and

Sometimes you just want to let loose and scream about how you want to take those motherfucking arseholes, those closed-minded bigotted genocidal pieces of regurgitated dog shit and do unspeakable violence to their bodies and souls for what they are doing to the safety of what and who we all hold dear.

Sorry about the language, but such is the nature of the practice of “climate science” these days. Ironically, other Australian catastrophists who complained about death threats (connected to this same group) later were shown to be lying about it.  Perhaps this paper is relevant — and was cited by Lewandowsky:

Douglas, K. M., & Sutton, R. M. (2011). “Does it take one to know one? Endorsement of conspiracy theories is influenced by personal willingness to conspire.” British Journal of Social Psychology, 50 , 544{552)

Having read the roughly six thousand emails of Climategate, and many other materials from these core climate scientists, to me the “willingness to conspire” is all too evident.

===|==============/ Keith DeHavelle

“It felt like she was saying…”

There’s an odd phenomenon with one story that is gaining prominence … and I am jammed with projects and don’t have the time to resolve it at the moment. In a recent Arizona court case, an off-duty law enforcement officer was convicted of groping a woman at a bar, when both were very inebriated. He was arrested at the scene, and eventually placed by the court on two-plus years probation, treatment, and community service. The judge’s remarks are the source of controversy: She allegedly said this: Continue reading

Death of an Ambassador

I am saddened by this, as I am with the death of any of us who fall in the line of duty.  Unlike our military, those who serve the State Department don’t actually expect to be shot at — and such occasions are extraordinary circumstances.

I sadly expect that the death of Stevens will not be the last such. I can take some pride in the fact that the arrival of only seven of our people on the scene was enough to cause the attackers to flee — but of course that arrival was far too late. They had to fly in. Continue reading

The Death of Music

Or at least, the death of the music industry is fort0ld in this article.  While the author perhaps overstates the case in some respects, the concerns certainly seem valid to me. And it doesn’t take the usual angle of “the kids’ music is terrible” — he comes at this from a different direction.

A good friend is in this now-suffering industry, and described the article as spot on.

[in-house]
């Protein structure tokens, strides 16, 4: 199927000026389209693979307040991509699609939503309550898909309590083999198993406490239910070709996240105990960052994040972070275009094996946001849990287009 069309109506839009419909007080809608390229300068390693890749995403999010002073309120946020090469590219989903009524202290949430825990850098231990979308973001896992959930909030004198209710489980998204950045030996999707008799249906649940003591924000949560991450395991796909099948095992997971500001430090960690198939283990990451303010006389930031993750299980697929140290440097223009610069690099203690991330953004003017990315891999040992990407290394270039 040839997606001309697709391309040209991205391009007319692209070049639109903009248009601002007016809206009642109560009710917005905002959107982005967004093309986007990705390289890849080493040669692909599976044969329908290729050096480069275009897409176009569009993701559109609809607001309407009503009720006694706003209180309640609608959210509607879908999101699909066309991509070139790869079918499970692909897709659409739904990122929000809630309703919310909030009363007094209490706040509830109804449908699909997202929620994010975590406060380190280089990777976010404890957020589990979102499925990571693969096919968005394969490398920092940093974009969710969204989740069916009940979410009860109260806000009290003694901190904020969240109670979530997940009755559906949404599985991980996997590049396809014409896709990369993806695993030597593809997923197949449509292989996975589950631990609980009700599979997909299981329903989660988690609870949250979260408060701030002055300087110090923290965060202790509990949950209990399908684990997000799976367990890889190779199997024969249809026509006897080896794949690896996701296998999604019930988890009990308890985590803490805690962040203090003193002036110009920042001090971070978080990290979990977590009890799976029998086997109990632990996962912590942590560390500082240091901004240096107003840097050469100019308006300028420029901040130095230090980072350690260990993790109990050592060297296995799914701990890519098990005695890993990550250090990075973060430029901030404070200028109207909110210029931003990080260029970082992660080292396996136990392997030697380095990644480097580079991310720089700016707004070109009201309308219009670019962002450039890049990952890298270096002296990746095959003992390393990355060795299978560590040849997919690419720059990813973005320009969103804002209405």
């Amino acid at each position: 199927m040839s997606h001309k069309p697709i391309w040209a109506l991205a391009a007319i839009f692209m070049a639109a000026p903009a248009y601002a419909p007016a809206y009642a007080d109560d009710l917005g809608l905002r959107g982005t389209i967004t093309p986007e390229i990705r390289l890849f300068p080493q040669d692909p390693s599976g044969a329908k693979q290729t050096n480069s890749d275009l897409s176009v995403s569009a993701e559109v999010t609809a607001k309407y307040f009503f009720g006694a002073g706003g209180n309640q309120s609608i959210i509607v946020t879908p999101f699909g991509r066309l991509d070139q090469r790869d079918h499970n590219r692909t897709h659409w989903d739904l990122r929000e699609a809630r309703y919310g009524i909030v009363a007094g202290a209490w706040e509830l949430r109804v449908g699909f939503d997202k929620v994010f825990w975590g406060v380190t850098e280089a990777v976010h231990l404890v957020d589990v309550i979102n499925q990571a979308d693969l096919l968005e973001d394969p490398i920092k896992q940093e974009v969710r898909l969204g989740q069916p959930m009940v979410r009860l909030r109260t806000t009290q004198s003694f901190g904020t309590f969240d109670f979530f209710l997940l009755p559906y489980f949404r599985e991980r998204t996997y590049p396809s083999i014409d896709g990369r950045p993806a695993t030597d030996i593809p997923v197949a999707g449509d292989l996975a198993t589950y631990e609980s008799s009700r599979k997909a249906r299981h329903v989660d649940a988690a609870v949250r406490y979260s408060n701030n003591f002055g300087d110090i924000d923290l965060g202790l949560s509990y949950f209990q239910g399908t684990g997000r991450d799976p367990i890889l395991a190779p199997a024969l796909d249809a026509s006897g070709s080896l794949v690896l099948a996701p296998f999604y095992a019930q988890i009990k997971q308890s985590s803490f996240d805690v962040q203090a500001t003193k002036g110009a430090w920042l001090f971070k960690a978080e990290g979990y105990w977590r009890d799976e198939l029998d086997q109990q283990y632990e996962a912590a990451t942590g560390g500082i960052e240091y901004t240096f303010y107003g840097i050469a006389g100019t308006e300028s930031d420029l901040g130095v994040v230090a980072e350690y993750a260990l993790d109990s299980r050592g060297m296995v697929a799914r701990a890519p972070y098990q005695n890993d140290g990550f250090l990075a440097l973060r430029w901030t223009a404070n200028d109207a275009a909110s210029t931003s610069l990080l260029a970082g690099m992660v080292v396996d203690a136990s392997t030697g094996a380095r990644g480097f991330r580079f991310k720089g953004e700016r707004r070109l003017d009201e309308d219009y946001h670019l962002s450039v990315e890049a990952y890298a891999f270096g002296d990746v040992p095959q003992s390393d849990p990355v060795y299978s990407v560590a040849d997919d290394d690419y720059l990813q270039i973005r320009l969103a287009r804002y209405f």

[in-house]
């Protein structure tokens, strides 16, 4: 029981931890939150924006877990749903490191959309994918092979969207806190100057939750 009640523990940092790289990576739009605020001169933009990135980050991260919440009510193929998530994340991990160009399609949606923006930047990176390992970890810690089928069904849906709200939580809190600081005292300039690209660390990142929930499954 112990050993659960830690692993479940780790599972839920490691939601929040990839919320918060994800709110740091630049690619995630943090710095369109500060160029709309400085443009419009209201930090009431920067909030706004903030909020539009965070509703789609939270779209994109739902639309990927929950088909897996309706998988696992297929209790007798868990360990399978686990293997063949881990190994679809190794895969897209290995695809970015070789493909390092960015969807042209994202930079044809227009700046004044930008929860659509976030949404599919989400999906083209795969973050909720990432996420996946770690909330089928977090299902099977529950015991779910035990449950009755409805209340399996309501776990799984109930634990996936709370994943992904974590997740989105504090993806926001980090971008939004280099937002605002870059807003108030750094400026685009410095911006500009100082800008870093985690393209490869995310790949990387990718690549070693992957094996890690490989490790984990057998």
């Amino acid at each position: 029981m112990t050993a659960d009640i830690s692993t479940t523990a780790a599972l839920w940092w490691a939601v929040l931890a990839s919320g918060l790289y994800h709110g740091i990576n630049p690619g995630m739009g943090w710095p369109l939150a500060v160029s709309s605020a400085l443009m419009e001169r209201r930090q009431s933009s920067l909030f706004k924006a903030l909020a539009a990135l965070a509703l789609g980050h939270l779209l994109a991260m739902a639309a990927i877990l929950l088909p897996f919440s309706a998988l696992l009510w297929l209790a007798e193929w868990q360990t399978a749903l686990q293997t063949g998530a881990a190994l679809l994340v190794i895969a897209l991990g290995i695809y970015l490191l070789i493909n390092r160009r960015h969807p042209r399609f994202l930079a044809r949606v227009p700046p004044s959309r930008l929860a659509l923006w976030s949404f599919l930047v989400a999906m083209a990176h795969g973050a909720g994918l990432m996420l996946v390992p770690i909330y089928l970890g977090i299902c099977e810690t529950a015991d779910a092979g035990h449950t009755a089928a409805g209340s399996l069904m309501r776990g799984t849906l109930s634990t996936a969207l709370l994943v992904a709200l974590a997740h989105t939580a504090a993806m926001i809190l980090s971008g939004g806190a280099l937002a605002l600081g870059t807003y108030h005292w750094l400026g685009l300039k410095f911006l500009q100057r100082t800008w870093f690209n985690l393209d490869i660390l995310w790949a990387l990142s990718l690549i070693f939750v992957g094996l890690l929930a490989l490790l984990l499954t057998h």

There’s another effect not quite described here. In previous times — say, pre-radio — music was something you heard at home if you were lucky enough to live in a home with a piano (or guitar or fiddle, which seemed more culture-specific). When you were able to hear music professionally performed, it was a Big Deal, and memorable.

Now it is trivial; music seems to be relegated to simply the background noise of most people’s lives.  People who decades ago might have spent significant money making their high-end audio equipment as distortion-free as humanly (and technically) possible now listed to low-quality music on YouTube recordings through cheap speakers.  And even though iTunes and similar systems can deliver high-fidelity music data, the audio environment of the car, the street, or the office does not lend itself to absorbed contemplation of excellent music.

We are missing something, here, and I think it is symptomatic of larger effects.

===|==============/ Keith DeHavelle

Unemployment Down … Up … Different

The unemployment numbers are sent to my cellphone when released by the Bureau of Labor Statistics.  Lat week, the early morning after President Obama’s DNC speech, I received the news: The nominal unemployment percentage had “edged down” to 8.1% from 8.3%.  How was this accomplished?  Some 96,000 new jobs were added.

Ah, but the previous months’ numbers were corrected — down — by about half this amount.  Such corrections are not uncommon, but in this instance the magnitude of correction to results leaves one unimpressed.  It left Mort Zuckerman of this WSJ Opinion piece unimpressed, certainly.

In order to keep pace with the population growth in the US, the jobs market needs to grow by a bit over 200,000 jobs per month.  So how did a rise of less than half that produce a decrease in percentage?  Well, not mentioned until you get to a table in the report is the fact that almost four times that many people were dropped from the list of unemployed, as they had given up looking for work and had not asked within the past four weeks.

Moreover, the total number of people who have given up and are no longer counted as “unemployed” is eighty times the month’s increase, or about eight million people.

The upshot is that the BLS numbers are very misleading unless completely understood.  (A mirror image effect can take place: The job market can improve but the percentage can actually increase as hundreds of thousands of people who had given up start looking for work again.  So far this year, that’s not an issue for President Obama, though it was briefly last year.

One more subtlety. Last month, the median wage rose for the workforce.  That sounds good. But when split out into the under 25 crowd and 25-and-over crowd, it turns out that both groups lost earnings.  How is that possible?  Because the under-25 group makes less money on average, and so many of them gave up that the average wage of those that were left actually increased the total, despite the fact that both segments dropped.  There are simply fewer under-25 workers now.  And the employed-adults number has dropped below 6o%, a new low since this figure began being tracked.

===|==============/ Keith DeHavelle